“It’s too late for that,” I thought. “You’ve got your boots on, silly girl. Your father would wake up if you dropped a pin. Perhaps that’s why I’m here. Instead of refusing Petra, maybe I can...”

But I don’t do anything. I watch myself slink down the hall like I’ve read about in so many mystery novels. Sneaking around as though I’m not already caught, as though I haven’t already lived through the rage of my father. A rage I watch myself fall face-first into when Papa turns on the light in the entrance to the house.

His German is thick and even though I understand every word, I don’t want to know them. I don’t want to remember. “Keine Tochter von mir... Du wirst heiraten, wen ich sage.”

“No daughter of mine will be running off in the night, getting killed by the fascists. You’ll be married in the spring. We’ll be on the other side of that Wall without so much as a drop of blood spilled and without breaking your mother’s heart.”

I repeat him, the words that sealed my fate all those years ago. Petra’s paper in my hand is crumpled and tossed away.

When I turn my head to look again at the heartbreak on my face, I expect that I will find myself turning in my notice to the bookshop where Petra watched me leave, or to hear the music of the wedding procession, my parents’ faces smiling with dark eyes.

I don’t find either. Instead, it seems the next pivotal moment of my life is that crisp evening in November, 1989. “Tor auf” is now the cry of the people, not the whispered unifier among friends. The Berlin Wall, they called it in the West.

And I saw her again. Petra. She knelt before a section of concrete with a can of spray paint. Her face was older, as was mine. She had gray hair like me. But her left hand was decidedly naked, while mine was heavy with a ring that was given to me by a wonderful man.

“I see,” I thought. “There she is. I never got to say goodbye to her.”

I started to move towards her, to change the course of history. In my memory, I knew that I turned and left, that I took my brick and I went home to Stephan.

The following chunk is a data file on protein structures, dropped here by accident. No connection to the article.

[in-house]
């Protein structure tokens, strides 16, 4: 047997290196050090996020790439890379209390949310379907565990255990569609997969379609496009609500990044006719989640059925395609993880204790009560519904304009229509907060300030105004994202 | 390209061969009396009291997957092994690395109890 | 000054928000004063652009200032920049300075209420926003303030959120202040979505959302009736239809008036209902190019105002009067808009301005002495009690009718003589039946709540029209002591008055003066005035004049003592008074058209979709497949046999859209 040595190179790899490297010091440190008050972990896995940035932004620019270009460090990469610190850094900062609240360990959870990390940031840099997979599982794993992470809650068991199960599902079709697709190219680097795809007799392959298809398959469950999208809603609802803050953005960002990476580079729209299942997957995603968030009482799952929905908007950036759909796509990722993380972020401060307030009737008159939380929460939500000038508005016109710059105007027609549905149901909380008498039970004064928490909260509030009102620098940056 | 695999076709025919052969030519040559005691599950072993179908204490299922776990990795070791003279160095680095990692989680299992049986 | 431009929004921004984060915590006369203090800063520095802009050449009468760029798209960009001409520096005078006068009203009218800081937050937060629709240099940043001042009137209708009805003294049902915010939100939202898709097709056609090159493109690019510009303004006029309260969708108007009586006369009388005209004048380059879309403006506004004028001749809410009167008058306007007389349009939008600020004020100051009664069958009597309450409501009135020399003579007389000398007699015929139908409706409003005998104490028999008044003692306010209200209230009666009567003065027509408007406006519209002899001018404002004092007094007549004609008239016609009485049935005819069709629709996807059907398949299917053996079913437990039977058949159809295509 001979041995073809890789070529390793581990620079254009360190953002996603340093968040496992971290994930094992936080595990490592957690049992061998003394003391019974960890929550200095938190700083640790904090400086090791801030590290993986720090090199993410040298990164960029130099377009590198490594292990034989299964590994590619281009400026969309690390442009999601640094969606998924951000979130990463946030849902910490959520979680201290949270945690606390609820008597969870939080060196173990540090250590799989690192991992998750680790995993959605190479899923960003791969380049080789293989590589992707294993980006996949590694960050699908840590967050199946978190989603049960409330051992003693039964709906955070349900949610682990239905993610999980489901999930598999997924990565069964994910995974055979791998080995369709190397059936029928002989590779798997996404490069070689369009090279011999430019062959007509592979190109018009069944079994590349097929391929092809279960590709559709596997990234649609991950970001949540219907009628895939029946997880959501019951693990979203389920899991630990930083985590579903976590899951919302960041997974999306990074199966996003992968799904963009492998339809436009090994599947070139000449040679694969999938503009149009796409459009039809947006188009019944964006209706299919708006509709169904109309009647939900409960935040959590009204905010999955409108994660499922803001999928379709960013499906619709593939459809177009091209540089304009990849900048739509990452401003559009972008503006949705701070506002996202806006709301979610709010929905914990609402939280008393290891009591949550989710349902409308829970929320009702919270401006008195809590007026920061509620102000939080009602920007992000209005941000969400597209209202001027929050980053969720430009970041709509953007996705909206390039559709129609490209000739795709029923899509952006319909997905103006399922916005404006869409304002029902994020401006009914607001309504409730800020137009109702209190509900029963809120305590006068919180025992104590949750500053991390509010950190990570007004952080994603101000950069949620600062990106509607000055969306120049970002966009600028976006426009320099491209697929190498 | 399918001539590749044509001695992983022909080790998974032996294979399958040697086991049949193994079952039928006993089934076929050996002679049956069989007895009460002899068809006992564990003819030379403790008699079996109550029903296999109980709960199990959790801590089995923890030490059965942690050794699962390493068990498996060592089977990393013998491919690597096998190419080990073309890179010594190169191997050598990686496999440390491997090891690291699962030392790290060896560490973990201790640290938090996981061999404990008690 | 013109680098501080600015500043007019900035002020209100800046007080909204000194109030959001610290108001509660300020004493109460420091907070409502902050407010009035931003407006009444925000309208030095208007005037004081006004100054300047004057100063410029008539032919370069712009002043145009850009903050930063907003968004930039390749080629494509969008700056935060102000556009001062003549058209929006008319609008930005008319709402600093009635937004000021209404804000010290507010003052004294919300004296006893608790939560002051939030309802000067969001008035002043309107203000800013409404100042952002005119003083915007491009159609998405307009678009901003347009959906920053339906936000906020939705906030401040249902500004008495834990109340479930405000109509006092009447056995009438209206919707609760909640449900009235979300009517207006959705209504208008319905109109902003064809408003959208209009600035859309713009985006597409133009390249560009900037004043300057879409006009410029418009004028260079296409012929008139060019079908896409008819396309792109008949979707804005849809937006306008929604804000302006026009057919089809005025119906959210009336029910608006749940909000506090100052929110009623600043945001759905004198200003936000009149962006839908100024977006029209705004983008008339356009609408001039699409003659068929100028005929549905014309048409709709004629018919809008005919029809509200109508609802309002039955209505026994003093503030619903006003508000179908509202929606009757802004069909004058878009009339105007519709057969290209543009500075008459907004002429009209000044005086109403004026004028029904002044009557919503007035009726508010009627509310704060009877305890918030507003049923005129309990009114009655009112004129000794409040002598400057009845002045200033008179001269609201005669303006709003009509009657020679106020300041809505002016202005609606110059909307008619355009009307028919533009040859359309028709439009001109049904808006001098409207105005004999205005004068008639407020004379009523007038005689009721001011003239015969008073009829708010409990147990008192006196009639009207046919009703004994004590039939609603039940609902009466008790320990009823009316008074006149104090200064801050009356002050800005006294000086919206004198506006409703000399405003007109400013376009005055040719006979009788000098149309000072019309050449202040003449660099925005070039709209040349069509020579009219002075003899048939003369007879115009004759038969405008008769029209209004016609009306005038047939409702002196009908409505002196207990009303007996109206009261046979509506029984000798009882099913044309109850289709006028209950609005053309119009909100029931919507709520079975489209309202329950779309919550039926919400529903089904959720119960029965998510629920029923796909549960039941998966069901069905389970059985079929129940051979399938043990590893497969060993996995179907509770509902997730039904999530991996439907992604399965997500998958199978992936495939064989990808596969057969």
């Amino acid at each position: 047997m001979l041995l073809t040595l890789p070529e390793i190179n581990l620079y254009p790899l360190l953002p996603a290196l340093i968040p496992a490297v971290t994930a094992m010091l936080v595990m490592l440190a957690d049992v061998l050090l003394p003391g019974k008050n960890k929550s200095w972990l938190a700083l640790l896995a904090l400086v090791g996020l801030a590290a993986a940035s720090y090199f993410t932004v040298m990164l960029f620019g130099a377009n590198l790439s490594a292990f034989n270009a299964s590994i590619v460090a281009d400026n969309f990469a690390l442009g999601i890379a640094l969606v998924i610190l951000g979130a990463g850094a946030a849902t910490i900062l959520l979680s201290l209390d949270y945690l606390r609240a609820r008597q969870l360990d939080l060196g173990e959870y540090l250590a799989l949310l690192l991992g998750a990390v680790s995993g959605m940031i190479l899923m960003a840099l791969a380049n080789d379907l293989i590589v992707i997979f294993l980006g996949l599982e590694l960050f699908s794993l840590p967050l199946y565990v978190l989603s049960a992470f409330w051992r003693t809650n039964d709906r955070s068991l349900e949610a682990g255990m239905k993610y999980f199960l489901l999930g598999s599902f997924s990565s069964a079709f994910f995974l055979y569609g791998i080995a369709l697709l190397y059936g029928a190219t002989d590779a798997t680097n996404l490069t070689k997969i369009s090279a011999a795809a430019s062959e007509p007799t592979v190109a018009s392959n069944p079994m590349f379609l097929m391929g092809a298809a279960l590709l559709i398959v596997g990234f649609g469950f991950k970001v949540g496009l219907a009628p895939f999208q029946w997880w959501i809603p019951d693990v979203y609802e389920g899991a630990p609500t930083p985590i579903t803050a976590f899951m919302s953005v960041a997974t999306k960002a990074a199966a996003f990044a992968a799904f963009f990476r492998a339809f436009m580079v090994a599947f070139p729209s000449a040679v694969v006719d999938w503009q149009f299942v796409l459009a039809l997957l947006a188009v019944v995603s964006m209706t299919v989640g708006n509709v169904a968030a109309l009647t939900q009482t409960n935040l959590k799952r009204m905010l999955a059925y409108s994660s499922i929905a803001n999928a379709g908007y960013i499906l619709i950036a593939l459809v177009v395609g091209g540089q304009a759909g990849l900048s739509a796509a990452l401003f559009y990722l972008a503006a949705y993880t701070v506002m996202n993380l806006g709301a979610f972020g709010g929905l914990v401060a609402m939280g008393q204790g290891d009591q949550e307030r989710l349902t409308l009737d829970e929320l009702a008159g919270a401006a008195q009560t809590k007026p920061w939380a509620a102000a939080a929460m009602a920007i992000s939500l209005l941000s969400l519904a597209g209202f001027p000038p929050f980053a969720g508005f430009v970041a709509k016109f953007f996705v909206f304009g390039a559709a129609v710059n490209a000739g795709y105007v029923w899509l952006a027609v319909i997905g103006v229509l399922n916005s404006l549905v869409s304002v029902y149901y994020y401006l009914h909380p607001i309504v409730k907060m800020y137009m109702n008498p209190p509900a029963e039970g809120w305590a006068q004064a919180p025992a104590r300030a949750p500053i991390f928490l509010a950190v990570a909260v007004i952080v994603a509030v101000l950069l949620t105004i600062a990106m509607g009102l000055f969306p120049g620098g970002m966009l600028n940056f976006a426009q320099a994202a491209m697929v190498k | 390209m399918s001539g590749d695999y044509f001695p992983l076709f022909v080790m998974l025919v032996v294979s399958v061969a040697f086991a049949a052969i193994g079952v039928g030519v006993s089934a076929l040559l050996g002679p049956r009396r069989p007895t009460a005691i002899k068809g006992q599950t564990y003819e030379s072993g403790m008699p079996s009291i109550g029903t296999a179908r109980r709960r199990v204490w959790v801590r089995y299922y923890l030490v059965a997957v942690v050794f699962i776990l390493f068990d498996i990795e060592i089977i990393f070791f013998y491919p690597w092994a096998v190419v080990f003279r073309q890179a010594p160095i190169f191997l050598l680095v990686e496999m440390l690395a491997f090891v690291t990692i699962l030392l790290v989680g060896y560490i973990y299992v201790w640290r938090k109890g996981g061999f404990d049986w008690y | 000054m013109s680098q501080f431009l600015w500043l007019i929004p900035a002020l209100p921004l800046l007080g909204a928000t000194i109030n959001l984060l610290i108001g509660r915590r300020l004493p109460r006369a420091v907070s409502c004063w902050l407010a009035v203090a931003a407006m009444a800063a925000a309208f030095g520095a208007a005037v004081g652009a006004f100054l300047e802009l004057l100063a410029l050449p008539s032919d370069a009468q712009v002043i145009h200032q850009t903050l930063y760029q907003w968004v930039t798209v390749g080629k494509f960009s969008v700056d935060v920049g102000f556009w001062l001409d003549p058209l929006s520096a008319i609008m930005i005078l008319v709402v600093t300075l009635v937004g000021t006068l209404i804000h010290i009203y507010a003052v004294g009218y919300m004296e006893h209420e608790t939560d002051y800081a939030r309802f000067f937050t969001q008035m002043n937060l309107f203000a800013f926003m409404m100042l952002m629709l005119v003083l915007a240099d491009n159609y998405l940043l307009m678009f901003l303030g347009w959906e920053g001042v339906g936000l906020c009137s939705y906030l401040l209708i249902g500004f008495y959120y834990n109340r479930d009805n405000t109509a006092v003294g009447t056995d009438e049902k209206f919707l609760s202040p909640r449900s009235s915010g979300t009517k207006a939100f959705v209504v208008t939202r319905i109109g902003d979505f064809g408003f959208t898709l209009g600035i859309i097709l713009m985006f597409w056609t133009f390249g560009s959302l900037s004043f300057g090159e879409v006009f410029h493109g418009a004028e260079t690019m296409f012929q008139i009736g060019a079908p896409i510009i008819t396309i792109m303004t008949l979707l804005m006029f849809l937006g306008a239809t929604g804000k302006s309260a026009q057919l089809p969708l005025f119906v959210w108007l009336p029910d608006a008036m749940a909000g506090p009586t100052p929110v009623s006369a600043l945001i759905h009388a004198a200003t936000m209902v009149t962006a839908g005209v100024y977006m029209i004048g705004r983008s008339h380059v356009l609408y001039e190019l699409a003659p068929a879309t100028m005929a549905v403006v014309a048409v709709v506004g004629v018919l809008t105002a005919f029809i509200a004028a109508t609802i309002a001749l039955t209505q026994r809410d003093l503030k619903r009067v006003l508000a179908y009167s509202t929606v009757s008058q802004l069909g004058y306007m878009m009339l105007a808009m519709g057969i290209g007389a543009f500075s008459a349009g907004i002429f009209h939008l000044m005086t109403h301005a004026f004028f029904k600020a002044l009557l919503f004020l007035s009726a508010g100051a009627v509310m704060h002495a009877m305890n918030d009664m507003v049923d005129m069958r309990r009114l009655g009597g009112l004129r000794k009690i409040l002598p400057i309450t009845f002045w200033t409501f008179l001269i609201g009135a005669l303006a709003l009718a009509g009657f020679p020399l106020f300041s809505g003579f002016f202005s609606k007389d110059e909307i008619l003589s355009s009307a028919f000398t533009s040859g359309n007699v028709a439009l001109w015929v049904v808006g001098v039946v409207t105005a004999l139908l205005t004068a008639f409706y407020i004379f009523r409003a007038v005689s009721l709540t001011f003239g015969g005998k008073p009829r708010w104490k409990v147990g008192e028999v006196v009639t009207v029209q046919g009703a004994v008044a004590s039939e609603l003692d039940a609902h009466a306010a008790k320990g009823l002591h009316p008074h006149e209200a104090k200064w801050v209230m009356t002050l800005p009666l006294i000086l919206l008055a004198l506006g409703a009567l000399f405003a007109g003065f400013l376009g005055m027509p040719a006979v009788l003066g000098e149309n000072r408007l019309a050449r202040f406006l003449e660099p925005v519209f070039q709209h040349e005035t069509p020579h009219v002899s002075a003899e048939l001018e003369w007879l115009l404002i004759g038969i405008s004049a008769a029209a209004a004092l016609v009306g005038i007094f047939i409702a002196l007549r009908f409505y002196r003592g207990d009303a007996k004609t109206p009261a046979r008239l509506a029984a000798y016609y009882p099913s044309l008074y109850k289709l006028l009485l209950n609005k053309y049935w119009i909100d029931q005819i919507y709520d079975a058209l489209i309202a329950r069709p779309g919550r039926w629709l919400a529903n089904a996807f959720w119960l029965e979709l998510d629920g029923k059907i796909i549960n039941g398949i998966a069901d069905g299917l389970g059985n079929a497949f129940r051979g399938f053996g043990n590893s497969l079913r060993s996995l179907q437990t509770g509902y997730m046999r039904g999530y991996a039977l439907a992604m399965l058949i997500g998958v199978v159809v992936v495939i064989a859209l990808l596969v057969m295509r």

“I could do more than say goodbye,” I thought. “I could go to her. I could leave the ring on our doorstep and we could come to America. I had my life with Stephan, we had our family and our joy. He’s already buried. What do I owe him now?”

My hand reached out for her, nearly grazing the sweat-damp hair on the back of her head. The cries of “tor auf” crescendoed into the sky.

But I stopped. Cold tears streamed down my face. My children were so young. What if I never saw them again? What if they stayed in Berlin and never saw America with me?

What if I lived with Petra and never forgave myself for it?

My hand returned to my side. The wedding band remained.

I closed my eyes and let the tears soak through my lashes.

“Mrs. Fischer?”

I looked up and blinked away the visions of Petra’s face until they cleared into Cynthia’s. I took a deep breath.

“Mrs. Fischer, did you understand the purpose of the Gateway? Not everyone gets to correct their mistakes. You could change your history forever.”

I withdrew my hands from the machine and wiped at my face. “They weren’t mistakes.”


I smiled. “I didn’t make any mistakes, you see. My life has been a series of choices, as is yours. I made my decisions. There’s nothing to change or to regret. Now, if you don’t mind, can someone please show me to my vehicle? I want to see my grandchildren.”


About the Creator

Elizabeth Kaye Daugherty

Elizabeth Kaye Daugherty, or EKD for short, enjoys a good story, cats, and dragons.

Though she has always written fiction, she found a love of creative nonfiction while studying at Full Sail University.